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  • interview | shanghai’s whimsical red red mushroom

    red red mushroom@ NeochaEDGEOn her Last.fm page, Red Red Mushroom (蘑菇红) describes herself as:

    “Red Red Mushroom = Xiao Hong (小红, or “Little Red”), an 80s generation girl from Shanghai. She’s just a dumb kid whose favorite activities include wandering around the city, sleeping, daydreaming, eating strawberries, dragging friends to the park for picnics, taking photos, playing guitar (sometimes chords she doesn’t even know), writing songs, recording simple demos with a cheap microphone in Red Red Mushroom’s tiny house. She never tunes the guitar right, often sings out of tune, and writes really dull lyrics. She’s been on a few compilations and has done a few live shows. She has no big dreams. The simplest life is the happiest life.”

    So this is Red Red Mushroom, a lovely young woman who sings with her heart and soul. Her songs sound like a girl’s murmurs in her private time – sweet, genuine, and comfortable. Chatting with her, I was quickly overwhelmed by her simplicity and the persistence she puts into her music. Her whimsical song names, girlish lyrics, and unique, lazy singing style have already won her kudos from the Shanghai indie music scene, as well as the Neocha and Douban communities.

    Because my fondness of her music and a curiosity about her life, I reached out to Red Red Mushroom for an interview. I hope our chat helps you get to know more about this remarkable emerging Shanghai-based musician.

    At the bottom of this post I’ve also shared some tracks from her Neocha.com profile. Have a listen and let us know what you think in the comments section.

    For more from Red Red Mushroom on NeochaEDGE, link here. /// CL

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    Your music is just so great. When did you start to become interested in music?

    From about elementary / primary school or so. Music class was my favorite. Back then I started out by playing harmonica. I was pretty good. I remember nailing my final exam song: Song of Joy.

    Did you learn how to sing from a teacher? What about how to play other instruments?

    Nope. Not from teachers. Actually, I didn’t start playing / learning guitar until I was in university.

    Wow! Well, you play quite well.

    Come on, are you serious? Hahaha. I’m actually a pretty lame guitarist.

    red-red-mushroom-neochaedge-2Well, whatever, it sounds sounds good and that’s all that matters. So, do you “officially” consider yourself a musician now?

    I play music just for my own entertainment, you know, for fun. I guess I’m truly one of  those so-called “indie musicians” everyone talks about. I’ve never thought about getting signed by a label or anything. Music is just for fun. It’s a very pure thing to me. I don’t want to pollute it with any kind of pressure.

    Oh, I see. I read something on your blog about a company or label, so I thought you were signed or something.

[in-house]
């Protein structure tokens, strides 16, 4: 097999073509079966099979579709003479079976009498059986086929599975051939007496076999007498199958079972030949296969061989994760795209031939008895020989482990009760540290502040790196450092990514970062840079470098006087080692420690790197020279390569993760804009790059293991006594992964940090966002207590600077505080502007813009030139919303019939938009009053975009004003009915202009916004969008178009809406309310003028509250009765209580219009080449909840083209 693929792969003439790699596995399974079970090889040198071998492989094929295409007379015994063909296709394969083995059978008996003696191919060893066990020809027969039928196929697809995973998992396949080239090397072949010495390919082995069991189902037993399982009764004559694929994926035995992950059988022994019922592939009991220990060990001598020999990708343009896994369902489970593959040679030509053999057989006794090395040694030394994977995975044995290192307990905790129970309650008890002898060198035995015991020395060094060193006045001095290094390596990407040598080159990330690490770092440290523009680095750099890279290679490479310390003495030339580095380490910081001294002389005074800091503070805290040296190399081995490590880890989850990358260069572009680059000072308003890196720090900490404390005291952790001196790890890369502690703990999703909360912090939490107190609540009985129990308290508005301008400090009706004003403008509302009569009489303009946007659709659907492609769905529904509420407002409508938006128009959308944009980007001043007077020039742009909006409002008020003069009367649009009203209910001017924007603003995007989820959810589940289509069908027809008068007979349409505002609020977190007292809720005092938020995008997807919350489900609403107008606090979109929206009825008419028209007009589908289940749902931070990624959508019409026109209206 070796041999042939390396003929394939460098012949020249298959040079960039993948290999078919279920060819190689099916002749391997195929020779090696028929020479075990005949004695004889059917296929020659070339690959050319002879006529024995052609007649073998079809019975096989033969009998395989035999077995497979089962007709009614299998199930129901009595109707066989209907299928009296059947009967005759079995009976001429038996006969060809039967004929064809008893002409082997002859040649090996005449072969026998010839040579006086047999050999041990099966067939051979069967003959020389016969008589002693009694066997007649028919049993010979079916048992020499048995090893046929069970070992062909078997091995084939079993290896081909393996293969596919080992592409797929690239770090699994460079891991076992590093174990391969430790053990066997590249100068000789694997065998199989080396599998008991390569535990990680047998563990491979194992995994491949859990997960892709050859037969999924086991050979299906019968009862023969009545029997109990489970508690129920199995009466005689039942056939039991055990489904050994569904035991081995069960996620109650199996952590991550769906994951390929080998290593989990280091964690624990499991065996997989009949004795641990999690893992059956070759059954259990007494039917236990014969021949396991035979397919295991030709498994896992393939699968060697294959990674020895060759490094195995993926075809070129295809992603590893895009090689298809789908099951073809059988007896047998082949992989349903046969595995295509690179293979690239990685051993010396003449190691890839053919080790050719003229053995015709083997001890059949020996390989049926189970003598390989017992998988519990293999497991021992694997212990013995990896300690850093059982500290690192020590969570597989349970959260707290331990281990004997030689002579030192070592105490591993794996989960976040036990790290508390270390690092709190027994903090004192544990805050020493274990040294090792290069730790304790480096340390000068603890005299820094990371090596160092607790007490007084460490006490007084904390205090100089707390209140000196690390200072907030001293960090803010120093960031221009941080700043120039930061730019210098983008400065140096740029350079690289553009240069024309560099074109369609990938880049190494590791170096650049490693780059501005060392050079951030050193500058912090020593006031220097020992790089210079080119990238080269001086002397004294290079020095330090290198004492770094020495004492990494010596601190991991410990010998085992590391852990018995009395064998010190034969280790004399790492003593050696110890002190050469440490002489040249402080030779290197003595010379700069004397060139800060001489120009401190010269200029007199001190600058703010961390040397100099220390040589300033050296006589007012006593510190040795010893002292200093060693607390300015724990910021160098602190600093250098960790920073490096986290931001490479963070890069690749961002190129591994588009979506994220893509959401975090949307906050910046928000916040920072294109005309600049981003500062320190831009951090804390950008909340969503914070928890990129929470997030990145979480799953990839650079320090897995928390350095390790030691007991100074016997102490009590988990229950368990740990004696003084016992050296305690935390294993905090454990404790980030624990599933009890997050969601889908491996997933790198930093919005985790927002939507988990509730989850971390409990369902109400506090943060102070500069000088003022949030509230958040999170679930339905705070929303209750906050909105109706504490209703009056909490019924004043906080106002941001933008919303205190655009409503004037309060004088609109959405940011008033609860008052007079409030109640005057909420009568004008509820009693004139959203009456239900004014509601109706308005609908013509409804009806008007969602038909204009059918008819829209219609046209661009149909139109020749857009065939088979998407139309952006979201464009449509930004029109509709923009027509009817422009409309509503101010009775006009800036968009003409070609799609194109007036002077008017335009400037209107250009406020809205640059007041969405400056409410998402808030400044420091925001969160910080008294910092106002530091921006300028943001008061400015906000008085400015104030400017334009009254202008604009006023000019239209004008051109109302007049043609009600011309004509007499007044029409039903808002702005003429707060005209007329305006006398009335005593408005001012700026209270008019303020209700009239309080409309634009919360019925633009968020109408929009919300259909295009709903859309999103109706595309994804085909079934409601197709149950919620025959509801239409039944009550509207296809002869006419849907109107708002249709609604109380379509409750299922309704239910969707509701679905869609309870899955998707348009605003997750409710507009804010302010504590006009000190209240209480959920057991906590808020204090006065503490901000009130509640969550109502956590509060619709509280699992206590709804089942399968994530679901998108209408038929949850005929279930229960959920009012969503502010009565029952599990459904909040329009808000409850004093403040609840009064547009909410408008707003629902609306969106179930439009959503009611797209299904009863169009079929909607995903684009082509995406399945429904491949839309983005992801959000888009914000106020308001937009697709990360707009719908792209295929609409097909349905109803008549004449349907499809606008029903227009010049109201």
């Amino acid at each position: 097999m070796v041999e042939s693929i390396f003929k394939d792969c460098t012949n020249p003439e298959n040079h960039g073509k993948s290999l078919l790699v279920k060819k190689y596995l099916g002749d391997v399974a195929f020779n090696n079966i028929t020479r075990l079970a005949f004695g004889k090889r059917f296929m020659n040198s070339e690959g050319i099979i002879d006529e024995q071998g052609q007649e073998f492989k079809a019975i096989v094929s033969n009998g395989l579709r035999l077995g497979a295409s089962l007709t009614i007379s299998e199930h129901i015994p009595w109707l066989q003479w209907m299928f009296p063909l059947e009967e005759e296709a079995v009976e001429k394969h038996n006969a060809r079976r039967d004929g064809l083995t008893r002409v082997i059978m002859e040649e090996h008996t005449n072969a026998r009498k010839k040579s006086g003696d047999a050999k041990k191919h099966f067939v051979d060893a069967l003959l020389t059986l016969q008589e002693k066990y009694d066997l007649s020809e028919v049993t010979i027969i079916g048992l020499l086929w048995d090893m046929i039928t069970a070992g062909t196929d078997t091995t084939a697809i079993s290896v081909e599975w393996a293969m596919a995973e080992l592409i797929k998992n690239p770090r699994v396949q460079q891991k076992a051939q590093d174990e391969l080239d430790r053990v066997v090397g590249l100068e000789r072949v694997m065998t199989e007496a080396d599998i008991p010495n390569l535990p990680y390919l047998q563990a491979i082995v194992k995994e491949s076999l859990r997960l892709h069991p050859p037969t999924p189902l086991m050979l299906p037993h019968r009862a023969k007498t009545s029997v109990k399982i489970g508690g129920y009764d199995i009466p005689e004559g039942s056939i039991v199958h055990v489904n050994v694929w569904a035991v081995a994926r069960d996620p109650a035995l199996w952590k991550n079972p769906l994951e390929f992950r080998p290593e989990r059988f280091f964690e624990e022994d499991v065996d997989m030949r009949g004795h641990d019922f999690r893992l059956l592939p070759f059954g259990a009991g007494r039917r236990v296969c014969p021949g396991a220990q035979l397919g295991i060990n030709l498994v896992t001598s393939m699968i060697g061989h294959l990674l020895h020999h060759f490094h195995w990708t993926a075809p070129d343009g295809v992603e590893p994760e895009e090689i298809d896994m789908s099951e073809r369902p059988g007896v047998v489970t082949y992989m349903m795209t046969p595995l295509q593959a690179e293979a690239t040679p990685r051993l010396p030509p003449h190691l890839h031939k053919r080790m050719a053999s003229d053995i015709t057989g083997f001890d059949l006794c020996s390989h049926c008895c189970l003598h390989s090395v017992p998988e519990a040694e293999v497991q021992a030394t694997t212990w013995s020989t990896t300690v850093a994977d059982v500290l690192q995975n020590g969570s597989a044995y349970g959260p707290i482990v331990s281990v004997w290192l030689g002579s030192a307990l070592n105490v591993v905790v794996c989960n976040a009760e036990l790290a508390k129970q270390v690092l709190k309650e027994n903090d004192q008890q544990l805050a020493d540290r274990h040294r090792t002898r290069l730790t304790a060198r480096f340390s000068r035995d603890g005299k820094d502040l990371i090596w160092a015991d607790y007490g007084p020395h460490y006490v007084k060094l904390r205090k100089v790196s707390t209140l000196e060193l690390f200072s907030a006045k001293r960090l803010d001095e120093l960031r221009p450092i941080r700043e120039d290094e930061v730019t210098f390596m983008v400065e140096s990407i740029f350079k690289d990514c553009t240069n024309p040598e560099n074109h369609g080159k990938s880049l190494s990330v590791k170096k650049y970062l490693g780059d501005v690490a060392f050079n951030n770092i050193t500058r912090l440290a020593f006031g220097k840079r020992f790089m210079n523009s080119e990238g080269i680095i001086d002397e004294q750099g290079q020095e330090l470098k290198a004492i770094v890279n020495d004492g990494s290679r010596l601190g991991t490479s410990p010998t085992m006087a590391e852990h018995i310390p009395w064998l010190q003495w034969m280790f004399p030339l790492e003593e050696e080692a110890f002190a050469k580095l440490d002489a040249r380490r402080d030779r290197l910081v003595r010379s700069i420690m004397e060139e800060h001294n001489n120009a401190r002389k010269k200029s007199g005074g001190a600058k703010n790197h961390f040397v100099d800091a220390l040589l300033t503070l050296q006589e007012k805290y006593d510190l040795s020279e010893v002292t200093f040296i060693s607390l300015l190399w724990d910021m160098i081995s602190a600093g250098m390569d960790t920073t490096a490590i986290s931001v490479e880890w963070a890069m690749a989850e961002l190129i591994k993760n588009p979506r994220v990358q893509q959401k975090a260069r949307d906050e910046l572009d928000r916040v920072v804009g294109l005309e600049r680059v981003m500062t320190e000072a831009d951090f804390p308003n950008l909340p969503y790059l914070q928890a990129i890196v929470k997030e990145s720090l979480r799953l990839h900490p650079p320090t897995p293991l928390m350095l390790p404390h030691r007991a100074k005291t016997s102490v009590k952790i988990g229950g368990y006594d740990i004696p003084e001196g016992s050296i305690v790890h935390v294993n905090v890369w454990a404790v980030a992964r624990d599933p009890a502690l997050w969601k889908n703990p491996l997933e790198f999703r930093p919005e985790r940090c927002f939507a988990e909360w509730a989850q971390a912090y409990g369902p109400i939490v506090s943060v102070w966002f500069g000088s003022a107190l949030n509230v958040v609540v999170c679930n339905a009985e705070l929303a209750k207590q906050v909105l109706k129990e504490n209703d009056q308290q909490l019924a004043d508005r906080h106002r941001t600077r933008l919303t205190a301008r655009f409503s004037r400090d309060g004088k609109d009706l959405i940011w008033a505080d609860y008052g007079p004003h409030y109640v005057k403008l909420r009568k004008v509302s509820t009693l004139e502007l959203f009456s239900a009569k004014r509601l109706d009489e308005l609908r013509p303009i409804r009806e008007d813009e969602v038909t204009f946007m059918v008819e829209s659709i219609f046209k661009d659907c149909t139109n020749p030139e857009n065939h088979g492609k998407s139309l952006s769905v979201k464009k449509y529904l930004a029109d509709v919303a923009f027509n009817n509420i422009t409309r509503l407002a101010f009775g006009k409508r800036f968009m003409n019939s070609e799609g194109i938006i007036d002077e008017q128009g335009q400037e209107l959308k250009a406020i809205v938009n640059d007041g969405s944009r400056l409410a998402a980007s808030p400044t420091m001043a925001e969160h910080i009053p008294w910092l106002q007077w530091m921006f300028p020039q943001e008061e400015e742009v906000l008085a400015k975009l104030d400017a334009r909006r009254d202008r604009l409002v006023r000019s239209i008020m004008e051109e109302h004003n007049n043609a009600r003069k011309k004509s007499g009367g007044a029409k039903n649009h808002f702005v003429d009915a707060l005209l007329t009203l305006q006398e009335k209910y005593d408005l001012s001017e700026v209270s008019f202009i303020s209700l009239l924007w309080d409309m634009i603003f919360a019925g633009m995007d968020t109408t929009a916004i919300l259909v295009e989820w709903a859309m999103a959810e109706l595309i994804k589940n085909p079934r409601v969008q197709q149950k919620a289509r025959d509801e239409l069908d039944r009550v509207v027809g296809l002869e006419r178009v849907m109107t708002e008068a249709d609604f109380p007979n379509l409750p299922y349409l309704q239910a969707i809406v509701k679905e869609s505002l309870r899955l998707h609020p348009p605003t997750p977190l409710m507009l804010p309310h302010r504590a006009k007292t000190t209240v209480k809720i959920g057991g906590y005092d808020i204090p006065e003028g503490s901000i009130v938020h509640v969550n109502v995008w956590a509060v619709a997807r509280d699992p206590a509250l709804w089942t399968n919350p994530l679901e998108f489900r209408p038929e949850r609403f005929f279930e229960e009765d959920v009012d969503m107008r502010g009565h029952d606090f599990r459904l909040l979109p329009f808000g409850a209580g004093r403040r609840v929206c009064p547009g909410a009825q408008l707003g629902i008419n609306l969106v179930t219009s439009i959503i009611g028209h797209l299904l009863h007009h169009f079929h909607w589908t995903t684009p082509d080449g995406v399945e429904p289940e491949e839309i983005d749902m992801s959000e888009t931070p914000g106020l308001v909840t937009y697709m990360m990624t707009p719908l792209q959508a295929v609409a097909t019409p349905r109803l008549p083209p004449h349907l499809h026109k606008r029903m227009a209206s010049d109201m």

No, I think that was with reference to my day job “company.” Believe it or not, I have a formal / professional job – I’m a teaching assistant at a children’s art school.

    Ah, OK. I get it. So in your spare time you play and record your music. Seems like a nice lifestyle.

    Yeah. It’s not bad.

    Your name is Red Red Mushroom – that’s pretty interesting. How did you come up with it?

    Well, it’s really just a nickname. I have a lot of nicknames, Xiao Hong, Mushroom, etc. When I was recording some songs for a Dew11 compilation album, the producer wanted me to have a stage-name so I just made up Red Red Mushroom. At any rate, all my friends call me Xiao Hong (小红).

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    “… my inspiration comes from life! I’m a very sensitive person and
    easily form attachments to all sorts of little things.
    All of these things impact my mood and feelings. My inspiration comes
    from the little things in life and my feelings toward them.

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    The first time I heard your music I thought of Chen Qizhen (陈绮贞). You both have that very feminine pillow-talk kinda sound. Very pure, very innocent, very comfortable and soothing. Do you listen to her much?

    Yeah. For sure. She is actually kind of an idol of mine. Many people say we have similar voices and compare us to one another. Some say I’m just imitating her. Haha. At first this sorta bothered me, but I’ve gotten used to it. It seems more and more people lately are saying that my songs and my voice are actually quite different than Chen Yizhen’s music if you really listen closely.

    In what ways is your music different than Chen Yizhen’s?

    Chen Qizhen sound is more mature and has more charm. My music still sounds very childish, or, you know, naive and silly. Haha.

    I don’t think it is naive. I think it’s just more sincere, unadorned, and simple. But, how do you define your style?

    Simple, cute, relaxing, innocent, naive, carefree. Sometimes it’s a bit lonely, sentimental, or melancholic. Overall, I think it would categorized as “folk music.” My songs are very folky.

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    “…it’s my music and they’re my songs, so I guess I can get a little wacky
    and call them whatever I want – no one should care…”

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    Where does your inspiration come from? What do you do to get inspired?

    My inspiration comes from life! I’m a very sensitive person and easily form emotional attachments to all sorts of little things. Like, if I buy a new doll or a toy camera, or if visit a new place, or if I spent my whole afternoon sitting on some corner street observing passer-byers or cars or houses, or if I try a new kind of dessert, etc. Sometimes I suddenly start to think of my childhood and all the old stories of my life just take me over. All of these things impact my mood and feelings. I’m just a very emotional person. My inspiration comes from the little things in life and my feelings toward them.

    red-red-mushroom-neochaedgeMany people are emotional, but you are able to turn your feelings into beautiful music.